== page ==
Header

Main Content

Article

Outdoor Indiana - July/August 2019 - Featured Stories

From the Director
The Gary you deserve to know
Trees for tomorrow
PASSING IT ON ... WITH A PURPOSE

From the Director

GREAT OUTDOORS NEEDS YOUR HELP

The last issue of OI introduced the term R3 (Recruit, Retain, Reactivate).

Since then, we've changed R3 to Invitation to Conservation (or I2C) to expand its scope. This OI includes a feature on I2C and an article on a professor who works on such efforts.

Obviously, I2C is a high priority.

Invitation to Conservation develops pathways to introduce people of all ages to outdoor activities and teaches how to do them. Hunting, fishing, wildlife observation, photography, camping, hiking, and volunteering are just a few examples. DNR has practiced many of the ideas behind I2C for years, but the concentrated, deliberate effort to increase the number of active outdoor participants is one of DNR’s main objectives in 2019 and beyond.

Chances are you enjoy multiple outdoor activities. Perhaps barriers have held you back from doing others. I2C removes obstacles so you can try new activities, or help get someone else involved or re-started.

Besides the obvious health benefits, getting more people doing outdoor activities is important because outdoor recreationists tend to support conservation. As the old saying goes, there's strength in numbers. Unfortunately, trends show that the average age of such people is too high, and their numbers are falling.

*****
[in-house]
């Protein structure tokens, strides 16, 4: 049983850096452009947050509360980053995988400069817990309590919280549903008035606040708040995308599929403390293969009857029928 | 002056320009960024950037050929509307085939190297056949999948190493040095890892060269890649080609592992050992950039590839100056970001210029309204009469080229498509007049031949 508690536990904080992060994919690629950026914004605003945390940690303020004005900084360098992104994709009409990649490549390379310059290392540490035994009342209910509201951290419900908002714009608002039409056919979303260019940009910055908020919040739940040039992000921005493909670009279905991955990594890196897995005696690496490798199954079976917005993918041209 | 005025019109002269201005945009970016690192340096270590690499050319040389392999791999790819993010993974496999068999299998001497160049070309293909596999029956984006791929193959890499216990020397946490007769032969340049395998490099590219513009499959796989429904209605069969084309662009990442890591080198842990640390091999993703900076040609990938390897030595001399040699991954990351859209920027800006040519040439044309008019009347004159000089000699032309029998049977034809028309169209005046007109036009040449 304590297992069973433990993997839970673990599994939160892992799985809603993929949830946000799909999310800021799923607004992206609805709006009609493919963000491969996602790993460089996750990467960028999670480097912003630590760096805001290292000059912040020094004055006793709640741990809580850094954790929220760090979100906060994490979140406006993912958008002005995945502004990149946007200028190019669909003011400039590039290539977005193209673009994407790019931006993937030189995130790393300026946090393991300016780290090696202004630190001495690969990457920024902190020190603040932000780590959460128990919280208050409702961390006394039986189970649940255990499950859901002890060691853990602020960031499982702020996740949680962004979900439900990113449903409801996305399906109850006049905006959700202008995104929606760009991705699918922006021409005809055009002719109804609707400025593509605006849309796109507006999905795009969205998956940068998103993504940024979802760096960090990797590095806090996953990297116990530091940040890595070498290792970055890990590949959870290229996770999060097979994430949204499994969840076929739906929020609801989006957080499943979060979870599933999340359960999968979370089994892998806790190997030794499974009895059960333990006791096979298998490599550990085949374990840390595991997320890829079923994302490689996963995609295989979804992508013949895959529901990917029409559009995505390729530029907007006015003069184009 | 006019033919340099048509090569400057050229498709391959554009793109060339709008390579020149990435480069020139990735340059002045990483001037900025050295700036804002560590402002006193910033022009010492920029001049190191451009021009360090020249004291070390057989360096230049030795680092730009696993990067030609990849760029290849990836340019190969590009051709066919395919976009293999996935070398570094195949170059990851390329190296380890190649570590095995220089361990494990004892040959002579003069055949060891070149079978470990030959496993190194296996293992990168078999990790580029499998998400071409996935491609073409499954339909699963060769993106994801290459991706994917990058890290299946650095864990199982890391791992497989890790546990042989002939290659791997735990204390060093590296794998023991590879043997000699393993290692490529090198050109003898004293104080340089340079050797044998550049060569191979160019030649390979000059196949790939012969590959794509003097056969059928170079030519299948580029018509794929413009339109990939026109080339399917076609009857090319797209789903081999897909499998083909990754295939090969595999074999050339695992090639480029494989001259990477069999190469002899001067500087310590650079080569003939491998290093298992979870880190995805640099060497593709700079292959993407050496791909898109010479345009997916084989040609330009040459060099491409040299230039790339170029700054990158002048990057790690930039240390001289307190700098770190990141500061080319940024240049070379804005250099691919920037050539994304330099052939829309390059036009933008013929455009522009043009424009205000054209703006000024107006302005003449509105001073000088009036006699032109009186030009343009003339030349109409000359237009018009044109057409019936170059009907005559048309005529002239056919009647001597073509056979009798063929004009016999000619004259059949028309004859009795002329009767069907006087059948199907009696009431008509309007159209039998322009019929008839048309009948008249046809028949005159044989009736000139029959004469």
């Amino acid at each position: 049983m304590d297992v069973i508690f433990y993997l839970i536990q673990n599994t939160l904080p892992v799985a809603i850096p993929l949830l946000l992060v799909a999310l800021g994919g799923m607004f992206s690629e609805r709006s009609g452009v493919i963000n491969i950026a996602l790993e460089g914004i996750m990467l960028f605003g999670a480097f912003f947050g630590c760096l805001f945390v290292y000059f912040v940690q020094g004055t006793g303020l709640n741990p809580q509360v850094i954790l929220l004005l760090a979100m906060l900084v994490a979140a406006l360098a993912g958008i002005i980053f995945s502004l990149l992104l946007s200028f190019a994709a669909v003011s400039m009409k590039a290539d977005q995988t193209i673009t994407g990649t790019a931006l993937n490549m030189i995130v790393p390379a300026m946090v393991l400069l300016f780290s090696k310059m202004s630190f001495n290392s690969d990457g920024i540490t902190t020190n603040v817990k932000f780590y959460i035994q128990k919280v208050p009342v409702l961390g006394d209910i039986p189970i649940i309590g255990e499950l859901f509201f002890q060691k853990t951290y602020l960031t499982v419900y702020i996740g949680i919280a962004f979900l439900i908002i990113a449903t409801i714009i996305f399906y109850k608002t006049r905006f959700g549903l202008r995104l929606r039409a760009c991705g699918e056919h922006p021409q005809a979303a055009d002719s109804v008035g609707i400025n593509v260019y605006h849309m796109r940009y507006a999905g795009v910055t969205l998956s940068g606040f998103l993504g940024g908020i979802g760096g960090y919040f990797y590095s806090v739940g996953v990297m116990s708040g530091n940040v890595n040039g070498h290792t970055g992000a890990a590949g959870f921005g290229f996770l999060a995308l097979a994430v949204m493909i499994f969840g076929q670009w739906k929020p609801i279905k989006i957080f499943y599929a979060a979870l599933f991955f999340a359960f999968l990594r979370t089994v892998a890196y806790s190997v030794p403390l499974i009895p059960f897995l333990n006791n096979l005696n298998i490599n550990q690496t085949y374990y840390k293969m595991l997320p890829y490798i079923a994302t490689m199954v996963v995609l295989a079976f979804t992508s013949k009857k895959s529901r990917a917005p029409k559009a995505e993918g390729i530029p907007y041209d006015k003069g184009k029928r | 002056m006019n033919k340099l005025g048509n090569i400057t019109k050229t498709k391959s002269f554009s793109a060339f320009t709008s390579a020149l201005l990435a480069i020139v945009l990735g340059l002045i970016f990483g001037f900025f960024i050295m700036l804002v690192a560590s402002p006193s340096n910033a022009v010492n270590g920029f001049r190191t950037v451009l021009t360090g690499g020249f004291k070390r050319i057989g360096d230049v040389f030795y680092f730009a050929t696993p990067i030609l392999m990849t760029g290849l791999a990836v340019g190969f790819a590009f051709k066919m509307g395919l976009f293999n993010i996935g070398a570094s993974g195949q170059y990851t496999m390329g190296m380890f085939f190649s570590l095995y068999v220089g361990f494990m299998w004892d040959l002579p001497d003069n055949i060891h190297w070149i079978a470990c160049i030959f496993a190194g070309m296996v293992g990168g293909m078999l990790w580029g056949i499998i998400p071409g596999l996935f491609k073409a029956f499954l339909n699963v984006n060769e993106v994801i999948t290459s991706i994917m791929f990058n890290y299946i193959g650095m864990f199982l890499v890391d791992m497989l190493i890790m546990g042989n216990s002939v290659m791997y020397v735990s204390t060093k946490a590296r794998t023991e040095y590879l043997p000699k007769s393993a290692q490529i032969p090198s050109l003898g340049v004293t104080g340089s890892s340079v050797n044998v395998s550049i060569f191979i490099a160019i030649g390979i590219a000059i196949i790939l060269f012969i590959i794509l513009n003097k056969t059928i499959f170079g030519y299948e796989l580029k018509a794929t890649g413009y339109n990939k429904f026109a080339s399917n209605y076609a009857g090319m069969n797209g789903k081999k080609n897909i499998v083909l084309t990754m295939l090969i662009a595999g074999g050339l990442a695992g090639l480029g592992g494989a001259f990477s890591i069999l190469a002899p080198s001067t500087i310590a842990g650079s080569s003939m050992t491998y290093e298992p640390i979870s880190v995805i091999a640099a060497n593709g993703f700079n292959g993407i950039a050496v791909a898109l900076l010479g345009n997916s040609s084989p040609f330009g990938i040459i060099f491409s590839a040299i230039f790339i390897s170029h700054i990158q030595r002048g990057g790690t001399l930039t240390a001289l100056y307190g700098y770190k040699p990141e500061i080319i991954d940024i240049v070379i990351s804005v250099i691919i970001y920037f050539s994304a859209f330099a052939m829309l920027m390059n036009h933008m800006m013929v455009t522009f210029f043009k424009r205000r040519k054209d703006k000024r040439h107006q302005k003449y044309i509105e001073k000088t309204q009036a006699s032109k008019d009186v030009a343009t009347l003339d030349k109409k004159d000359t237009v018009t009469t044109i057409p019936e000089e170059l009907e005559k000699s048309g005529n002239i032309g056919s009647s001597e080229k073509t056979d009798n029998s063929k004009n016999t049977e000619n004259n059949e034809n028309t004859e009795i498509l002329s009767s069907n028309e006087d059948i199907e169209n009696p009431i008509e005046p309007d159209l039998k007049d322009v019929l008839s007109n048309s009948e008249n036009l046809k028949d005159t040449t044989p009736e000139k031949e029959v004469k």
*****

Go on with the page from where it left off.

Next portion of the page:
That means we need you to help ensure a bright future for wildlife, the environment and the outdoor things we all enjoy. This magazine will tell you how to help. Please accept our Invitation to Conservation. Indiana's outdoors needs you.

Back to the top

 

The Gary you deserve to know

Industrial city's natural features shine
By Scott Roberts

Emily Stork, a DNR ecologist for the Division of Nature Preserves, stops on a well-worn footpath along a ridge covered with tall grass.Emily Stork, a DNR ecologist for the Division of Nature Preserves, stops on a well-worn footpath along a ridge covered with tall grass (photo to the right).

As she looks around, excitement and pride emanate from her voice.

"This area is more or less untouched, just 42 acres, but it's really special to us," she says. "It's one of the gems of the nature preserves system."

It's easy to see why. The water on the bottom of the ridge shimmers in the light, even on this cloudy early spring day. Sparse trees dot the landscape, and birds chirp in the background. But that's only part of the story.

Clark and Pine Nature Preserve, where Stork is looking, has more rare, threatened, and endangered species than any other property in the state of Indiana on a per-acre basis. There are 425 different species there, mostly plants and insects, and 156 are threatened, endangered or rare, according to the Indiana Nature Heritage Data Center. Five of the preserve's natural communities rank somewhere between globally critically vulnerable to globally critically imperiled according to NatureServe, a database of biodiversity data.

"And it's all right here in industrial northwestern Gary," Stork said.

Yes, that's right. The city hard-hit by economic woes and now also known for eerily beautiful abandoned buildings is, in addition, home to a natural beauty perhaps not seen anywhere else in the United States, right there on Clark Street. But it's not just on that street—the city and surrounding area have a striking number of areas that support diverse plant and animal life, or give unique access to Lake Michigan. Or both.

Cutline: Emily Stork, a DNR ecologist for the Division of Nature Preserves, stops on a well-worn footpath along a ridge covered with tall grass

To read the rest of this article subscribe to Outdoor Indiana or pick up a copy at most Barnes and Noble bookstores, and state park inns. To subscribe, click here or call (317) 233-3046.

Back to the top

 

Trees for tomorrow

Seed to seedling, State nursery grows for the future